The walls from yeast-like cells were isolated, purified, acid hydrolyzed, and analyzed by HPAEC-PAD to assess the effect of the OCH1 silencing on the S. schenckii cell wall composition. We selected yeast-like cells for the phenotypical characterization of the mutants because this cell morphology is frequently found in the infected tissues and has an obvious role during the host–Sporothrix interaction.3–5 Results showed that the WT and the WTH1 and WTH2 (HSS12 and HSS13) control strains have similar content of chitin (GlcNAc-based polysaccharide), glucans (Glc-based polysaccharide), and rhamnose and mannose that are found as part of rhamnomannans.11,13 Strain HSS7, which has intermediate silencing of OCH1, displayed a similar cell wall composition to the control strains, but strains HSS8–HSS11 showed a significant reduction in the rhamnose content (Figure 3A). Although these strains showed a trend to have more chitin and glucan in the cell wall, these data were not significantly different from those shown by the WT strain (P>0.05). These strains also showed decreased ability to bind the cationic dye Alcian blue, but not the partially silenced strain HSS7 (Figure 3B). Next, we assessed whether the OCH1 silencing affected the organization of cell wall components using lectin-based labeling. We have previously demonstrated that a significant proportion of both chitin and β-1,3-glucan are closer to the plasma membrane and therefore poorly accessible to the wall surface, but they are exposed on the wall surface upon cell inactivation by heat.10,11 Results shown in Figure 3C and D indicate that WT, control strains, and the mutant HSS7 had similar exposure of both polysaccharides on the cell surface of live yeast-like cells, but strains HSS8–HSS11 showed increased labeling of both chitin and β-1,3-glucan at the cell wall surface. When heat-killed (HK) cells were used in similar assays, the general trend was a higher labeling of both polysaccharides when compared to live cells, but again, strains HSS8–HSS11 showed increased labeling by lectins that recognize chitin and β-1,3-glucan, when compared to the WT strain (Figure 3C and D). Control strains and the HSS7 strain had the ability to be labeled by lectins similar to the WT strain (Figure 3C and D). Collectively, these results indicate that silencing of OCH1 affected the S. schenckii cell wall composition and organization.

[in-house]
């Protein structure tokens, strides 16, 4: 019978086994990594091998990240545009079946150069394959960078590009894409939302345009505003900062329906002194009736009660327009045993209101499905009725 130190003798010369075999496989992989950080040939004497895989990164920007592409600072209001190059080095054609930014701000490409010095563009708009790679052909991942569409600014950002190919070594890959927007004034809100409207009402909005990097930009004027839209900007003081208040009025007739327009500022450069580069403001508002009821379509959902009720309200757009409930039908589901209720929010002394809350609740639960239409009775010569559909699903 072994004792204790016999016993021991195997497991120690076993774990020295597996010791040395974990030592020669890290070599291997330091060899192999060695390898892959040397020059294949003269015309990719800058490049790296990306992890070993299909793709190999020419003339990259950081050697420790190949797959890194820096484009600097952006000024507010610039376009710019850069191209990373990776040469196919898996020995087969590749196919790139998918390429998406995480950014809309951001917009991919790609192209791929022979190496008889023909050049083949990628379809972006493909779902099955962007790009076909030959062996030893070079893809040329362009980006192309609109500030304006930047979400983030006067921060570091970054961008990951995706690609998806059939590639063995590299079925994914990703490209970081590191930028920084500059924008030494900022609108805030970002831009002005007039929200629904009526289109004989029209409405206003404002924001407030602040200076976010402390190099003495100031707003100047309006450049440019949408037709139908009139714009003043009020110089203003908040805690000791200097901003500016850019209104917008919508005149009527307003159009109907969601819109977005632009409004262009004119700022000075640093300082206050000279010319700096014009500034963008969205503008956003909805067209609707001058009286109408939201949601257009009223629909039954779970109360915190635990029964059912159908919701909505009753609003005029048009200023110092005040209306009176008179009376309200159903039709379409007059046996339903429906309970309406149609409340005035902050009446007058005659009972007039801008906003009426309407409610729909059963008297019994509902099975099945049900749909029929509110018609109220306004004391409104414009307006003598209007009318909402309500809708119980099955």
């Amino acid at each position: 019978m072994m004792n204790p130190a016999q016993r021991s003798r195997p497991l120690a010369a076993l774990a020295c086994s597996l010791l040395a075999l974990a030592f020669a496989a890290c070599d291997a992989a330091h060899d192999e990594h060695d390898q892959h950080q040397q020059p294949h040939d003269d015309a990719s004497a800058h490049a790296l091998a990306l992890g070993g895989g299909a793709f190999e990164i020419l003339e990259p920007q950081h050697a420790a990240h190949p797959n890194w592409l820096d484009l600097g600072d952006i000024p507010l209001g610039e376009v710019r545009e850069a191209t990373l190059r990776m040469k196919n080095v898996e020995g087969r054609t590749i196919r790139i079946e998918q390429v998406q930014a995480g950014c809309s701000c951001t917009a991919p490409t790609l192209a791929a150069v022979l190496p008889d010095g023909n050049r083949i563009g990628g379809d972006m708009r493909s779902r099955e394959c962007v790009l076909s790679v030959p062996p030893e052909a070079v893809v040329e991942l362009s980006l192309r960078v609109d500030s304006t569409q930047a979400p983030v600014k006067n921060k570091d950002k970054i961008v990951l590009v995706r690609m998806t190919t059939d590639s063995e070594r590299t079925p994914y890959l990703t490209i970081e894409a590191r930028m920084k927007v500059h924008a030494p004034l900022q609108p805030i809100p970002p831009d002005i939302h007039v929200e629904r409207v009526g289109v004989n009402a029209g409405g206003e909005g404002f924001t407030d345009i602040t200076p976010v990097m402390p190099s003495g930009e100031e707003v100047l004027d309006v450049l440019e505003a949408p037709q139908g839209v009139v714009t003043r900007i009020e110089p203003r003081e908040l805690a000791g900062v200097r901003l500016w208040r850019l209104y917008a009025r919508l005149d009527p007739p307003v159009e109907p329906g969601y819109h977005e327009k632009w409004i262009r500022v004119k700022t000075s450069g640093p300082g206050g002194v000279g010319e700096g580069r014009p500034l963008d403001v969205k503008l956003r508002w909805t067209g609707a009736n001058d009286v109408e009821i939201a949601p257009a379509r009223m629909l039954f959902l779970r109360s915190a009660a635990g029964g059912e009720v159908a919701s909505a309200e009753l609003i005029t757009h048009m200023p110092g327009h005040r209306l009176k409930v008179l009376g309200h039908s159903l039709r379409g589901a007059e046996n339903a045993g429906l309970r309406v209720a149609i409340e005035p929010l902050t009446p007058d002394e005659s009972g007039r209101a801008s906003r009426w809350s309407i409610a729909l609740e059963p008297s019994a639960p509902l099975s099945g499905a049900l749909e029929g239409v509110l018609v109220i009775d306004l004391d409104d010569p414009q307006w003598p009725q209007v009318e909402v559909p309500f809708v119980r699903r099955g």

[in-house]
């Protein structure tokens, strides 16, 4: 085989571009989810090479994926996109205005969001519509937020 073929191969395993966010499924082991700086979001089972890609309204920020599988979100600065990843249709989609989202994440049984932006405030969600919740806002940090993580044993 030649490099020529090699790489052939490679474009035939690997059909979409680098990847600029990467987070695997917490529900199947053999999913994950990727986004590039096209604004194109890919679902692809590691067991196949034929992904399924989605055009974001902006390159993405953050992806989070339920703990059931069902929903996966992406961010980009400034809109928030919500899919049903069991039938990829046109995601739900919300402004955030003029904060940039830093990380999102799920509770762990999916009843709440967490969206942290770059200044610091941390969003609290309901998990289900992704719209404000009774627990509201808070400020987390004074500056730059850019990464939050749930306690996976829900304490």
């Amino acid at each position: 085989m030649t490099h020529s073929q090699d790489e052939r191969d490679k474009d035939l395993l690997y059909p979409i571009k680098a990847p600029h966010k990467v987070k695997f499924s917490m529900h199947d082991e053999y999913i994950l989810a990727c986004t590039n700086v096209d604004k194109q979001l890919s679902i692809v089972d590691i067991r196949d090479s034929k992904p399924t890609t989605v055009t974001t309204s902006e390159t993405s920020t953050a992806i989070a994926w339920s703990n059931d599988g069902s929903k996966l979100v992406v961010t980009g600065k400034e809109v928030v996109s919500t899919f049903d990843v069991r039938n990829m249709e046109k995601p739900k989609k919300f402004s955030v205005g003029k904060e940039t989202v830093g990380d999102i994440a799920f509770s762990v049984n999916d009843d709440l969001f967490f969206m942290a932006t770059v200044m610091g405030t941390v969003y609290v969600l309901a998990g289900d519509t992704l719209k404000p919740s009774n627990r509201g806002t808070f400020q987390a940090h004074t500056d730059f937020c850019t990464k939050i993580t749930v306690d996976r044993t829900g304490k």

The reduction in rhamnose content in the strains HSS8–HSS11 suggests a defect in the glycosylation pathways, and to get more insights into the composition of the cell wall of these mutant strains, we trimmed the N-linked and O-linked glycans using endoglycosidase H and β-elimination, respectively, and quantified the sugar content in both fractions. Results shown in Figure 4 indicate that the WT, control strains, and the mutant HSS7 have similar proportions of both glycans, with more O-linked glycans released from the cell wall than N-linked glycans. In contrast, the fully silenced mutants HSS8–HSS11 showed a significant reduction in the content of N-linked glycans and increased levels of O-linked glycans. These data indicate changes in the protein glycosylation pathways upon OCH1 silencing.
Silencing of OCH1 affected the ability of S. schenckii to stimulate cytokine production by human PBMCs